England's Football Association (FA) has urged the supporters of the national team to stamp out "embarrassing" and anti-social behaviour ahead of the UEFA Nations League Finals in Portugal next month.
The FA released a video called "Don't be that idiot" to highlight examples of English hooliganism that have come to light in recent months, ending with a message from England manager Gareth Southgate encouraging supporters to make the country proud by being on their best behaviour.
Video footage on social media last year showed English fans throwing bottles at police and bicycles into Amsterdam's canals before their friendly international against the Netherlands at Amsterdam Arena.
Ninety fans were arrested before and after the match -- where the Dutch national anthem was booed by a minority of England fans -- and their behaviour was described as "appalling" by British police chiefs.
"It's been a great season for English football and England but we can't ignore some of the anti-social and embarrassing behaviour that has crept back into the game," FA CEO Martin Glenn said in a statement http://www.thefa.com/news/2019/may/30/dont-be-that-idiot-video-300519.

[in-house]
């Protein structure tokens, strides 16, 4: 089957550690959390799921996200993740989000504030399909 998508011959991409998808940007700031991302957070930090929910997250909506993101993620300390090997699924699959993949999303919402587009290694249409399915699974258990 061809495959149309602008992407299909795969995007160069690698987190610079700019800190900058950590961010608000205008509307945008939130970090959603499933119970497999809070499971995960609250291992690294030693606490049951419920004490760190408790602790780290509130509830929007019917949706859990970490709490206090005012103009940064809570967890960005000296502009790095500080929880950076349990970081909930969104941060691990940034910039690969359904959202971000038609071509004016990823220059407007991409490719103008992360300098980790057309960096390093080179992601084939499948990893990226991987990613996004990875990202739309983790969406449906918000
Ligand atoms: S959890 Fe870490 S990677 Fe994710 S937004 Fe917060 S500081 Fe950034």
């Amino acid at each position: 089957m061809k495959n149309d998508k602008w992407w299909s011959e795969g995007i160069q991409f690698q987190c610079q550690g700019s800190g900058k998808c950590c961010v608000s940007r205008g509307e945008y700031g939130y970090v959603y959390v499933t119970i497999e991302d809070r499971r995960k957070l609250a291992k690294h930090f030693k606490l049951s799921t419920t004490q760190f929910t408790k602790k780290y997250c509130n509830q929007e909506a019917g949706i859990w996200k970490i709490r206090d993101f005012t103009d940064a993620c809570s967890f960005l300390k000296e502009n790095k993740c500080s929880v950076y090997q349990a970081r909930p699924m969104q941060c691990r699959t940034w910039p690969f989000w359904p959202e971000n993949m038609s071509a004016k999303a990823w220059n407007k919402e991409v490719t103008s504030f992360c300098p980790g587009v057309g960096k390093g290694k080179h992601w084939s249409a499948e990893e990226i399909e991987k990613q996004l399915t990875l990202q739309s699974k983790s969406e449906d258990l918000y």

"There are thousands of brilliant supporters wherever our teams go, but there is an increasing problem that must be called out. We all have a responsibility to represent the country in the right way and that is what we are trying to highlight."
England reached the World Cup semi-finals last year while four English clubs reached European finals this season. Chelsea beat Arsenal in Wednesday's Europa League final while Liverpool play Tottenham Hotspur in the Champions League final in Madrid on Saturday.
England play Netherlands in the Nations League semi-finals on June 6 followed by a third-place playoff or final against Portugal or Switzerland three days later.
The FA's head of security Tony Conniford said a lot of the anti-social behaviour was fuelled by a combination of alcohol consumption and an 'anything goes' attitude on match days.
"People need to have a look at themselves and start to think: 'If my relatives, wife or children were here with me, would it be an enjoyable experience?' And the answer is no," Conniford said.
"What this initiative is really doing is focusing on people to really have a look at themselves."
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